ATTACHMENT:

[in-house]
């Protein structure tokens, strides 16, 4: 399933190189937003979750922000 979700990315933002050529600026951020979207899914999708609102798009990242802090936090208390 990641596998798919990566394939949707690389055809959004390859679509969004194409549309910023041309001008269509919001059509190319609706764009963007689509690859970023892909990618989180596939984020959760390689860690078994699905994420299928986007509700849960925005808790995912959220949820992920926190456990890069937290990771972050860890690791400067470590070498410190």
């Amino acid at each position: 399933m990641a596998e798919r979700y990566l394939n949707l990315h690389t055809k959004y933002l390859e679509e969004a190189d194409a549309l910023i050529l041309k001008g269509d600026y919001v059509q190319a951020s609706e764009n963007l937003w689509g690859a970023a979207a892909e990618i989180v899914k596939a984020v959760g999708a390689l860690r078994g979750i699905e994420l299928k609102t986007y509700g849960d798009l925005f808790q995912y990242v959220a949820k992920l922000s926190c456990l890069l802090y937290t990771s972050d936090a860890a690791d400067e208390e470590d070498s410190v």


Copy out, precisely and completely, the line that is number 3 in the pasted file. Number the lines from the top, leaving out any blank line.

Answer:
């Amino acid at each position: 399933m990641a596998e798919r979700y990566l394939n949707l990315h690389t055809k959004y933002l390859e679509e969004a190189d194409a549309l910023i050529l041309k001008g269509d600026y919001v059509q190319a951020s609706e764009n963007l937003w689509g690859a970023a979207a892909e990618i989180v899914k596939a984020v959760g999708a390689l860690r078994g979750i699905e994420l299928k609102t986007y509700g849960d798009l925005f808790q995912y990242v959220a949820k992920l922000s926190c456990l890069l802090y937290t990771s972050d936090a860890a690791d400067e208390e470590d070498s410190v």